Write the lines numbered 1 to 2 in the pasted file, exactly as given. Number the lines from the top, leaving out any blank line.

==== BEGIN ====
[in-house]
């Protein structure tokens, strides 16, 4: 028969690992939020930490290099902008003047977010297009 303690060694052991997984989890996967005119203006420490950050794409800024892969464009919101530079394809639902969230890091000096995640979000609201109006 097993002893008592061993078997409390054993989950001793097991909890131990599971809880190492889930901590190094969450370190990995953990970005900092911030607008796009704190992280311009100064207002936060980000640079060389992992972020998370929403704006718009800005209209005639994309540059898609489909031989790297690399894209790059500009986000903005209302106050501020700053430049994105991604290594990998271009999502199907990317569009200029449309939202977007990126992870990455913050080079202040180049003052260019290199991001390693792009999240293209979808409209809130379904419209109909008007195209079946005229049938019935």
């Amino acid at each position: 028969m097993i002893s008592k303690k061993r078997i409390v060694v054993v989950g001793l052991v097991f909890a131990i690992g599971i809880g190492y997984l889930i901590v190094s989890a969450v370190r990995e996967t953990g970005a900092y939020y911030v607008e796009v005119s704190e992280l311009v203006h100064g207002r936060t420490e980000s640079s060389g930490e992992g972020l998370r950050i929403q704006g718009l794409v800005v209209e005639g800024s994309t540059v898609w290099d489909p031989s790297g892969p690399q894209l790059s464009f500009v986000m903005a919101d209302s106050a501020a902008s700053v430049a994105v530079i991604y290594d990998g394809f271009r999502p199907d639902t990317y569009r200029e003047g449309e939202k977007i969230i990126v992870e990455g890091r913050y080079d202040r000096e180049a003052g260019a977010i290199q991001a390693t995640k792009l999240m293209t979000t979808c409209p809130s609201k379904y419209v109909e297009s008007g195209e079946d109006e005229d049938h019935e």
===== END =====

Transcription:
[in-house]
């Protein structure tokens, strides 16, 4: 028969690992939020930490290099902008003047977010297009 303690060694052991997984989890996967005119203006420490950050794409800024892969464009919101530079394809639902969230890091000096995640979000609201109006 097993002893008592061993078997409390054993989950001793097991909890131990599971809880190492889930901590190094969450370190990995953990970005900092911030607008796009704190992280311009100064207002936060980000640079060389992992972020998370929403704006718009800005209209005639994309540059898609489909031989790297690399894209790059500009986000903005209302106050501020700053430049994105991604290594990998271009999502199907990317569009200029449309939202977007990126992870990455913050080079202040180049003052260019290199991001390693792009999240293209979808409209809130379904419209109909008007195209079946005229049938019935």